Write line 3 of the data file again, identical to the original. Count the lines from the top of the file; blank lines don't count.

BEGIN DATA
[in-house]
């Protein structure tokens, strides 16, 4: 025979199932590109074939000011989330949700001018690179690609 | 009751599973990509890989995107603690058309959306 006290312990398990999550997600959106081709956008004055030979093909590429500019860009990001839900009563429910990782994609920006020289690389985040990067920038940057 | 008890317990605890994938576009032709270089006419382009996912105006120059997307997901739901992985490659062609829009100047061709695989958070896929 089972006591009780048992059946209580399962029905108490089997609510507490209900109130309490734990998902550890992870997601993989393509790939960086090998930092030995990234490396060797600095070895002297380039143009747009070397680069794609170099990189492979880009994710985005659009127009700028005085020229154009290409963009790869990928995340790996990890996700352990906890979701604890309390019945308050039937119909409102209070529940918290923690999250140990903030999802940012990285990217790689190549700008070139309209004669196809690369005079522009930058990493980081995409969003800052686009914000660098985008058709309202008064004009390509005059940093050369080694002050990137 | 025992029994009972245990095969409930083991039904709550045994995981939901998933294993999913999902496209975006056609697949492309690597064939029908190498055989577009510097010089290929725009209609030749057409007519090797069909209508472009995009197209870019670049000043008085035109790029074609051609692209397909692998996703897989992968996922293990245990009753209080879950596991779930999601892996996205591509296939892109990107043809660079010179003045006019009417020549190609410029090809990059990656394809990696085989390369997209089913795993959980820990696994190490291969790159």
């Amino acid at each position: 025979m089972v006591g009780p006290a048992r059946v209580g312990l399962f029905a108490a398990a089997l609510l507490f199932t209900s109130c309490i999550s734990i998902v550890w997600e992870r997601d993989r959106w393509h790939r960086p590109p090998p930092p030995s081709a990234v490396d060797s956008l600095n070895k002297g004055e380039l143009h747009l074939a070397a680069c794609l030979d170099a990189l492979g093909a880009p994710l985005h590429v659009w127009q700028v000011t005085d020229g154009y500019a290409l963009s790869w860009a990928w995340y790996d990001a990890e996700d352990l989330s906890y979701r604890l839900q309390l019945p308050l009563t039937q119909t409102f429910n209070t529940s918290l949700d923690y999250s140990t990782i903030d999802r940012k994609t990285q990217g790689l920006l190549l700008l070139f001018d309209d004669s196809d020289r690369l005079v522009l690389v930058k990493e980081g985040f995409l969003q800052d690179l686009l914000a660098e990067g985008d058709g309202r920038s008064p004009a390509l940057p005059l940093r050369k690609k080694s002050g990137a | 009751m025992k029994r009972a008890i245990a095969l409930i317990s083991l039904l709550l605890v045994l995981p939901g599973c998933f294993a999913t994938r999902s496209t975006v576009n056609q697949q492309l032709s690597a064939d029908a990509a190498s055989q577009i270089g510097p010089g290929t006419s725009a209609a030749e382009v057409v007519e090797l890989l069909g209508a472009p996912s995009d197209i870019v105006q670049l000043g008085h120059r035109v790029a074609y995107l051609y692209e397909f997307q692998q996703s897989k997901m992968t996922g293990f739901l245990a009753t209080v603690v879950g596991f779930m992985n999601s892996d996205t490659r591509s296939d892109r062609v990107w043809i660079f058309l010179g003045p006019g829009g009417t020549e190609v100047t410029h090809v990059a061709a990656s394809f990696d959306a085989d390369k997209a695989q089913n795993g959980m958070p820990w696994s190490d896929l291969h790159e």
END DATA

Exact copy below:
């Amino acid at each position: 025979m089972v006591g009780p006290a048992r059946v209580g312990l399962f029905a108490a398990a089997l609510l507490f199932t209900s109130c309490i999550s734990i998902v550890w997600e992870r997601d993989r959106w393509h790939r960086p590109p090998p930092p030995s081709a990234v490396d060797s956008l600095n070895k002297g004055e380039l143009h747009l074939a070397a680069c794609l030979d170099a990189l492979g093909a880009p994710l985005h590429v659009w127009q700028v000011t005085d020229g154009y500019a290409l963009s790869w860009a990928w995340y790996d990001a990890e996700d352990l989330s906890y979701r604890l839900q309390l019945p308050l009563t039937q119909t409102f429910n209070t529940s918290l949700d923690y999250s140990t990782i903030d999802r940012k994609t990285q990217g790689l920006l190549l700008l070139f001018d309209d004669s196809d020289r690369l005079v522009l690389v930058k990493e980081g985040f995409l969003q800052d690179l686009l914000a660098e990067g985008d058709g309202r920038s008064p004009a390509l940057p005059l940093r050369k690609k080694s002050g990137a | 009751m025992k029994r009972a008890i245990a095969l409930i317990s083991l039904l709550l605890v045994l995981p939901g599973c998933f294993a999913t994938r999902s496209t975006v576009n056609q697949q492309l032709s690597a064939d029908a990509a190498s055989q577009i270089g510097p010089g290929t006419s725009a209609a030749e382009v057409v007519e090797l890989l069909g209508a472009p996912s995009d197209i870019v105006q670049l000043g008085h120059r035109v790029a074609y995107l051609y692209e397909f997307q692998q996703s897989k997901m992968t996922g293990f739901l245990a009753t209080v603690v879950g596991f779930m992985n999601s892996d996205t490659r591509s296939d892109r062609v990107w043809i660079f058309l010179g003045p006019g829009g009417t020549e190609v100047t410029h090809v990059a061709a990656s394809f990696d959306a085989d390369k997209a695989q089913n795993g959980m958070p820990w696994s190490d896929l291969h790159e």